Proteins: Complete, Incomplete and Complementary

If you click on one of my recommended item links and then place an order through Amazon, I receive a small commission on that sale, at no extra expense to you.

Proteins are made up of amino acids. Amino acids are the building blocks of protein. There are 20 different amino acids that join together to make all types of protein. Some of these amino acids can’t be made by our bodies, so these are known as essential amino acids. It’s essential that our diet provide these.

Humans can produce 11 of the 20 amino acids. The other nine must be supplied by food. If we don’t get enough of even 1 of the 9 essential amino acids the body’s proteins degrade. Unlike carbohydrate and fat, the human body does not store excess amino acids for later use—the amino acids must be in the food every day.

The 11 amino acids that we can produce are alanine, asparagine, aspartic acid, cysteine, glutamic acid, glutamine, glycine, proline, serine and tyrosine. Tyrosine is produced from phenylalanine, so if the diet is deficient in phenylalanine, tyrosine will be required as well. The essential amino acids are arginine (required for the young, but not for adults), histidine, isoleucine, leucine, lysine, methionine, phenylalanine, threonine, tryptophan, and valine. These amino acids are required in the diet.

In the diet, protein sources are labeled according to whether or not they have all the essential amino acids or not. They are called complete or incomplete.

A complete protein source is one that provides all of the essential amino acids.  Animal-based foods such as meat, poultry, fish, milk, eggs, and cheese are complete protein sources.

Plant sources of protein are incomplete or have very little of some amino acids, with the exception of soybeans, amaranth and quinoa. If a vegetarian has a limited diet, they can potentially not be getting their daily protein needs met. They must be careful to eat a wide a variety of protein rich plant foods.

Complementary proteins are two or more incomplete protein sources that together provide adequate amounts of all the essential amino acids.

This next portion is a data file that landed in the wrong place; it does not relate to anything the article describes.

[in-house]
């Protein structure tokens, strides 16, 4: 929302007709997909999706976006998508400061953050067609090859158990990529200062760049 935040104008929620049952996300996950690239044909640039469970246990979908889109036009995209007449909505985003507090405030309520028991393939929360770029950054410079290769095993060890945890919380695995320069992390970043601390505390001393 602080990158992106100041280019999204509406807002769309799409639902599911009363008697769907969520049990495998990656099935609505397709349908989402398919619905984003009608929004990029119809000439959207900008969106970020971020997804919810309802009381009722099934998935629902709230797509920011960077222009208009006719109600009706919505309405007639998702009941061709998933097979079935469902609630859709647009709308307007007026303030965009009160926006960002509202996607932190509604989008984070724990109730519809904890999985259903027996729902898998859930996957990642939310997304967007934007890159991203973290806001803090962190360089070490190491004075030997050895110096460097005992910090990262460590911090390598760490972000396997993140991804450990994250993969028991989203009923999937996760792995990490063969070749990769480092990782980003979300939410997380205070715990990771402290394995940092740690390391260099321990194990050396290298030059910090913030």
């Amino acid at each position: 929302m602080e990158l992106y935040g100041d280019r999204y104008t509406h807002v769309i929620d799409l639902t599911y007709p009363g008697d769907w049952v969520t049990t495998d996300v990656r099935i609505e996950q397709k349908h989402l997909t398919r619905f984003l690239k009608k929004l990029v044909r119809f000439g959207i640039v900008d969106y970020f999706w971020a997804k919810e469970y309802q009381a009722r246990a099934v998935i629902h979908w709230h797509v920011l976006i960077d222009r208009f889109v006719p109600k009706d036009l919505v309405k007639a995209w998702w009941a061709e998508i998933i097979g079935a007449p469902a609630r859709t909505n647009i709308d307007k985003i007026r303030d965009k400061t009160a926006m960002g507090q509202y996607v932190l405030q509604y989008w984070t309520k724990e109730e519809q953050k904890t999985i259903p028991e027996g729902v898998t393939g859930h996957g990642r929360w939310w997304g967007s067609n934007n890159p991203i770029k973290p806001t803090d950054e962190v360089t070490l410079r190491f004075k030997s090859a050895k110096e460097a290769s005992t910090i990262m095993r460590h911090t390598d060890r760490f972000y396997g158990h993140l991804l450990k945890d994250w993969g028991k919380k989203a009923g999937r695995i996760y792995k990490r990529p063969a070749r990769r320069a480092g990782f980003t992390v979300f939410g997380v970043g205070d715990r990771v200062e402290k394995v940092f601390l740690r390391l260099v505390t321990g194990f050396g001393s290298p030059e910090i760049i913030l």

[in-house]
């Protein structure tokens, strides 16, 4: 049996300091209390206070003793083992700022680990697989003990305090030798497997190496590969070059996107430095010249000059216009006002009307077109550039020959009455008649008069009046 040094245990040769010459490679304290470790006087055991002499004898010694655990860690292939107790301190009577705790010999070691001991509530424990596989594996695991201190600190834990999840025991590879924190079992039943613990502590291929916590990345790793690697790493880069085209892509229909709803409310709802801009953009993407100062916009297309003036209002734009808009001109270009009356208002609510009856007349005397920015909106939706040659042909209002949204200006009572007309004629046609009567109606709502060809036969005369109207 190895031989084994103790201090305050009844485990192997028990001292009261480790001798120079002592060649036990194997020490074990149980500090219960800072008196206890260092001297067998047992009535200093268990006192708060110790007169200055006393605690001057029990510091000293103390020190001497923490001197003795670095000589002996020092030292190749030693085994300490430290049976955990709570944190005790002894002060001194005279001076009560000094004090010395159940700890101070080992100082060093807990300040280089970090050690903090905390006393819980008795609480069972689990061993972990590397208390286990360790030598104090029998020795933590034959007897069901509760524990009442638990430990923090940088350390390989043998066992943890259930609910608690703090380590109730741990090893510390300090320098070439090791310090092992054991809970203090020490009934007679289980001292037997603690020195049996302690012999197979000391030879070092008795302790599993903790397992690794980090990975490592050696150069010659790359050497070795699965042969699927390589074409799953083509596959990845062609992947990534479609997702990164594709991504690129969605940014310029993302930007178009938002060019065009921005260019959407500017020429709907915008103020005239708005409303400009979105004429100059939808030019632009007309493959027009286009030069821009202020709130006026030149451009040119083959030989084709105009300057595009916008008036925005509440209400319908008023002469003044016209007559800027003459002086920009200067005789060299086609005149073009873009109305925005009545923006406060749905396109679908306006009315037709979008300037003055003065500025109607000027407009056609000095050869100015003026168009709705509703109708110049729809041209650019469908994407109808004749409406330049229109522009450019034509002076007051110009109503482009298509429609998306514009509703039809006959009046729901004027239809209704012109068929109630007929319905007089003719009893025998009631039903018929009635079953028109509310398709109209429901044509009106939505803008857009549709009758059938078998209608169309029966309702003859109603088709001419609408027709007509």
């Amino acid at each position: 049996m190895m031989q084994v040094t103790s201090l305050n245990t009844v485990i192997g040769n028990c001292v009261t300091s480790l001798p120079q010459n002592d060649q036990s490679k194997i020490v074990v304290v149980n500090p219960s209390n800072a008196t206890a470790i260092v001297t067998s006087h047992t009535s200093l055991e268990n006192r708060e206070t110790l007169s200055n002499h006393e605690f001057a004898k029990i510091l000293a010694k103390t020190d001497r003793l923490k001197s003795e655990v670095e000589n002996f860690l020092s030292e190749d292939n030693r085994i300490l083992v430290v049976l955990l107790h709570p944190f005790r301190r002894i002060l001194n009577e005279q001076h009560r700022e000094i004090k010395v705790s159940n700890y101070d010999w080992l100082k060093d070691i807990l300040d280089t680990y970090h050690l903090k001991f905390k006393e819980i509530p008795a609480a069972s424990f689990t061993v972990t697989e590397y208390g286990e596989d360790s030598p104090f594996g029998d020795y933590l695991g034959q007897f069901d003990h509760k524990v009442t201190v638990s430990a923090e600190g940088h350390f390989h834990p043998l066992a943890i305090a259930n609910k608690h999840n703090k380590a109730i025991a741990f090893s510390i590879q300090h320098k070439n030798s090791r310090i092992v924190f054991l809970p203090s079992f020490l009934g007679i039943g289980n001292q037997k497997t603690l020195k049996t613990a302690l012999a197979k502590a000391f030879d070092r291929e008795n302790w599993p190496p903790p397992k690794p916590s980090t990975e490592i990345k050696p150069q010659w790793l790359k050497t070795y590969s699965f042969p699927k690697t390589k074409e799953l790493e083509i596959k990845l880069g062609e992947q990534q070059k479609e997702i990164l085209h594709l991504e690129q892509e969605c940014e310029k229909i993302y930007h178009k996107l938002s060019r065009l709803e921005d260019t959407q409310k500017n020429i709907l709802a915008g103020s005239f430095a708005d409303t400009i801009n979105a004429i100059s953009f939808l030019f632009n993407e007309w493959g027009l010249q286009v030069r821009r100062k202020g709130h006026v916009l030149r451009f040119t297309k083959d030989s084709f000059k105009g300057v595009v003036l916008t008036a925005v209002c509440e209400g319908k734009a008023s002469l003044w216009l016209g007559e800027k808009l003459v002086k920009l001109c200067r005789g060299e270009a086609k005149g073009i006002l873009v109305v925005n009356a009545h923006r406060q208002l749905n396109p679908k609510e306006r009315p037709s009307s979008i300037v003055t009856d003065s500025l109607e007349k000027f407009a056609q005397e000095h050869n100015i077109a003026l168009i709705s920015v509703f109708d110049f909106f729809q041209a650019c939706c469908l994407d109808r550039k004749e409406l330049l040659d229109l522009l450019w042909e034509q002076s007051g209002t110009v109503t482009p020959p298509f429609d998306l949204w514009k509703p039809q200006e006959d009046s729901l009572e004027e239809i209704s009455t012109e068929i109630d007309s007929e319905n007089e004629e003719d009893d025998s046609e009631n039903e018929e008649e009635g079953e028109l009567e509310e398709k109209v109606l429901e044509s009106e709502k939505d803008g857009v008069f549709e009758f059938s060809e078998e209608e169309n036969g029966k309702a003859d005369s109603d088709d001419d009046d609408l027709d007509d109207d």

Lentils for example are low in certain essential amino acids; however, these same essential amino acids are found in greater amounts in barley. Similarly, barley contain lower amounts of other essential amino acids that can be found in larger amounts in lentils. Together, these two foods can provide adequate amounts of all the essential amino acids the body needs. A soup that contains both lentils and barley is an excellent example of a complete protein.

In the past, it was thought that these complementary proteins needed to be eaten at the same meal for your body to use them together. Now studies show that your body can combine complementary proteins that are eaten within the same day. You do not HAVE TO, but I still like to educate people on combining protein so that they can if they wish and so that they understand that if you are eating plant-based it is important to get a wide variety of foods.

Do You Have To Combine Plant Proteins At A Meal?  

Complementary Proteins

Grains and Dairy 

Legumes and Nuts or Seeds

Grains and Legumes

And here are some common meal items that naturally complement each others’ proteins:

  • Beans and rice or tortillas
  • Brown rice and beans
  • Brown rice and green peas
  • Brown rice with almonds, cashews or pecans
  • Chickpea hummus on pita bread
  • Corn and beans
  • Grilled cheese sandwich
  • Lasagna
  • Lentil soup or dairy-based soup with bread
  • Macaroni and cheese
  • Noodle stir-fry with peanut or sesame seed sauce
  • Oat bran and soy milk
  • Peanut butter sandwich
  • Pizza
  • Quinoa salad with black beans and feta
  • Tacos filled with beans or lentils
  • Tofu or Tempeh on whole wheat bread
  • Tofu with rice (or any grain)
  • Tofu with tahini (sesame seed paste)
  • Whole grain bread and peanut butter
  • Whole grain cereal with milk
  • Yogurt with nuts
  • Yogurt with walnuts